Oxygen and nutrients are crucial for brain function. Meanwhile, older adults may experience decreased blood flow to the brain. This factor may affect your memory and cognitive skills. 

The Hippocampus Often Deteriorates With Age

The hippocampus is a complex brain structure significantly related to memory and learning. 

Certain Hormones and Proteins in the Brain Decline With Age

These hormones and proteins protect and repair brain cells and stimulate neural growth. 


Dementia is a category of symptoms affecting thinking, memory, and social abilities. It affects them severely enough to impact individuals’ daily lives negatively. 

The United States’ Department of Health and Human Services (HHS) reported that 63% of older adults with dementia are at least 80 years old. Here are some of the possible cognitive symptoms of dementia:

  • Memory loss
  • Difficulty reasoning or problem-solving
  • Difficulty with visual or spatial abilities
  • Difficulting doing complex tasks
  • Difficulty with coordination 
  • Difficulty organizing and planning
  • Difficulty communicating 
  • Confusion and disorientation 

Dementia itself isn’t a specific disease. However, various diseases induce dementia. Memory loss is among the common symptoms of dementia and can be an early sign of the cognitive condition.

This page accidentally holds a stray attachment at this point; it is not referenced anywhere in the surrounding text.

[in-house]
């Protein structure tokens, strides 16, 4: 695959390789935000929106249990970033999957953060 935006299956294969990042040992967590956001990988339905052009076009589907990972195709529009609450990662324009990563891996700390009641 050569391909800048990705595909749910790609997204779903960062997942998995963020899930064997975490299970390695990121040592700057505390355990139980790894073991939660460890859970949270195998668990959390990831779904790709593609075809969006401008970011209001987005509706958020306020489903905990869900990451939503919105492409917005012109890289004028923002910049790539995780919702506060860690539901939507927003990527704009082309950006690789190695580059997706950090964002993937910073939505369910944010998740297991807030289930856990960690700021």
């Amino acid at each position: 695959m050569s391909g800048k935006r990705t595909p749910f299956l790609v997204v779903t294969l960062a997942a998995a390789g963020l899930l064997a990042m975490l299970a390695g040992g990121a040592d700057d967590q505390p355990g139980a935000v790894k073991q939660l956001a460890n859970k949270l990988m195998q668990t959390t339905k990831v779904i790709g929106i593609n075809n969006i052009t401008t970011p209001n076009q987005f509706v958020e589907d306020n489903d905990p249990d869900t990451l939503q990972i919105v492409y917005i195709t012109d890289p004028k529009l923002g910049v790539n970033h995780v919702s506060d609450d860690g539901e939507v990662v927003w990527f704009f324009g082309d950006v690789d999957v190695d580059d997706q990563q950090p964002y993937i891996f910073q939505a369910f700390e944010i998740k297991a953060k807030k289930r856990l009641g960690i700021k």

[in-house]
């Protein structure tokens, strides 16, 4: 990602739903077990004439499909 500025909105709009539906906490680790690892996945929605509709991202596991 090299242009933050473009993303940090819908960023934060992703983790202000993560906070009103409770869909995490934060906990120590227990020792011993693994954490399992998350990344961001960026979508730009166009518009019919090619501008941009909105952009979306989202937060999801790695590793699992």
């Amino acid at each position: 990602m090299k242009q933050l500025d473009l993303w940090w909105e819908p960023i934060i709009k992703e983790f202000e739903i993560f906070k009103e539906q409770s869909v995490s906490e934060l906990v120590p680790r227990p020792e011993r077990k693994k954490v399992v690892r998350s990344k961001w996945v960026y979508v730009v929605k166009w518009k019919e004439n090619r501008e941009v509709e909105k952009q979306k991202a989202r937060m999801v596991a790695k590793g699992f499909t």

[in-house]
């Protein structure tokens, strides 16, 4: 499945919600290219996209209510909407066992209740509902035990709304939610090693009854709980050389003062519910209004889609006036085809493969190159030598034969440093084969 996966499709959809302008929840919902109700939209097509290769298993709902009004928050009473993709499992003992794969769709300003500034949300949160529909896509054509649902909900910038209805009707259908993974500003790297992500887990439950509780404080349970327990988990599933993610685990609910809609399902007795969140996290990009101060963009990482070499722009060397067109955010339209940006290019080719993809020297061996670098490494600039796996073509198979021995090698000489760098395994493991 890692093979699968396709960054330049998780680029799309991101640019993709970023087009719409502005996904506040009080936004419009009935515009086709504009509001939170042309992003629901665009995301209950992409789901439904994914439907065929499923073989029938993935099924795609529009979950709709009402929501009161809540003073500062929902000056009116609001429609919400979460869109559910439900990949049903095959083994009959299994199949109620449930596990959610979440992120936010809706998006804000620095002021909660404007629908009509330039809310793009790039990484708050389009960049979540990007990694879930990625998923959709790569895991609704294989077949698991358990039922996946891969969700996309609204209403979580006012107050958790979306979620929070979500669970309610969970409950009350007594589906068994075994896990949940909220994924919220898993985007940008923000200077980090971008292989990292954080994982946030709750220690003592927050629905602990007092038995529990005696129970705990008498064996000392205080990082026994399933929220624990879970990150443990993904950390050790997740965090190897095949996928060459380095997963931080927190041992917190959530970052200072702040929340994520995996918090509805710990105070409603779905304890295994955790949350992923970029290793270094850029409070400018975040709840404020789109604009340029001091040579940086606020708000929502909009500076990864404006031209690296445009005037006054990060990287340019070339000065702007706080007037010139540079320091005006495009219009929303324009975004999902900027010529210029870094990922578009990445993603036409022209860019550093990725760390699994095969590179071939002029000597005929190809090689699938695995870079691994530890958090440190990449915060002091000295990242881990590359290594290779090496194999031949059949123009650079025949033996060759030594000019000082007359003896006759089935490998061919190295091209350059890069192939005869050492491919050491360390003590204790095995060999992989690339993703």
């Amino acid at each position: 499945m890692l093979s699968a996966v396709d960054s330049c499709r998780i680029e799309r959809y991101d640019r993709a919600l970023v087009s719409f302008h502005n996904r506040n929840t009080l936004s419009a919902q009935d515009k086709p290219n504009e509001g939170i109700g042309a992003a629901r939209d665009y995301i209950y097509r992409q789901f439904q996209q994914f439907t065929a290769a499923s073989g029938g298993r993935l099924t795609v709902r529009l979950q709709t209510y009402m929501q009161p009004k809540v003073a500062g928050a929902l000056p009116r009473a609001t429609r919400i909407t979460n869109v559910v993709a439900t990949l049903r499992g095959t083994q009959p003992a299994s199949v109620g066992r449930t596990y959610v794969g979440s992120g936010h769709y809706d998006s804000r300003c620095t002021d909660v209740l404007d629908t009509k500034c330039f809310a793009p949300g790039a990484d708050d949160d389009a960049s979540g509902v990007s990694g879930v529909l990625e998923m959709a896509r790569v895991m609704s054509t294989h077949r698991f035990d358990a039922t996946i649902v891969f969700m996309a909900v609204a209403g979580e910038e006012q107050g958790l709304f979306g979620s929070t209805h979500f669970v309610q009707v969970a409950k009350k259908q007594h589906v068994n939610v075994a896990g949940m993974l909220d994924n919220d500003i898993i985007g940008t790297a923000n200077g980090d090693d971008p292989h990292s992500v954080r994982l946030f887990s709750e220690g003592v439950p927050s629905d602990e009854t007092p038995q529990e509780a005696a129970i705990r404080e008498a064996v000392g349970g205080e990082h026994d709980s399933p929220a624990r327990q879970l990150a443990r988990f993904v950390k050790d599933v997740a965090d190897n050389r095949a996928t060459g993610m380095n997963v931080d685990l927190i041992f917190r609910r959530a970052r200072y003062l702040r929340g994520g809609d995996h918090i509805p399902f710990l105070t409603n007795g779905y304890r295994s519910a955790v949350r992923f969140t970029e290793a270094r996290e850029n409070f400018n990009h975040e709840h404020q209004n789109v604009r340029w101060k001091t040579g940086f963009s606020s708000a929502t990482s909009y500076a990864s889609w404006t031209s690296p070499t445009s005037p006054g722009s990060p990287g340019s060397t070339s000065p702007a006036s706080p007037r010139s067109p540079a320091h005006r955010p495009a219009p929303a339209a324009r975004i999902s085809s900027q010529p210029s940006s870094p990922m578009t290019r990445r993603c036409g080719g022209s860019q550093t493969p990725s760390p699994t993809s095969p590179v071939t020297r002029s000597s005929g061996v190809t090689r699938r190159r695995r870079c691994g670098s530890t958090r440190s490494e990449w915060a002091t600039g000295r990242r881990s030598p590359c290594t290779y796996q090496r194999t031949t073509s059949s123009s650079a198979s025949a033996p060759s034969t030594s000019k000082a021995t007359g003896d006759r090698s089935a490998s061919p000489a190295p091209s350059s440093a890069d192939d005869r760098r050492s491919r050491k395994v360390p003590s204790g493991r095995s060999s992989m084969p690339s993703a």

Some dementia symptoms are reversible, although it’s dependent on their cause. 

In older adults, Alzheimer’s disease is the most frequent cause of progressive dementia in seniors. 

Anxiety Disorders

It’s common for elderly patients to experience some anxiousness about situations, such as an upcoming surgery.

However, anxiety disorders are a different situation and require the help of mental health professionals. 

The American Association for Geriatric Psychiatry (AAGP) reported that anxiety may impact up to 20% of older adults, although it’s often undiagnosed. 

Some older adults may experience excessive worrying, nervousness, or fear. Such conditions may cause various physical and mental effects.

Remember that excessive anxiety that affects your daily activities isn’t a part of the normal aging process. Anxiety disorders may affect your ability to function daily. 

Some anxiety disorders include:

  • Generalized Anxiety Disorder (GAD) 
  • Specific phobias
  • Obsessive-Compulsive Disorder (OCD)
  • Post-Traumatic Stress Disorder (PTSD)
  • Social phobia

The symptoms of anxiety disorders can vary and are related to specific types of conditions seniors experience. Some of the common symptoms include:

  • Chest pain
  • Heart palpitations
  • Muscle tension 
  • Headaches
  • Fatigue
  • Dizziness or nausea
  • Digestion problems 
  • Irritability or anger
  • Sweating

Wrap Up 

These are among the most common mental health issues older adults may experience. If you suspect you may be experiencing such conditions, consult your doctor or a mental health professional immediately. 


  1. Mental health of older adults

  1. Sciatica

  1. A Profile of Older Adults with Dementia and their Caregivers Issue Brief

  1. Dementia

  1. Age-related memory loss

  1. Hippocampus in health and disease: An overview

  1. Depression and older adults

  1. Depression (major depressive disorder)

  1. Anxiety in older adults

  1. Anxiety and Older Adults: Overcoming Worry and Fear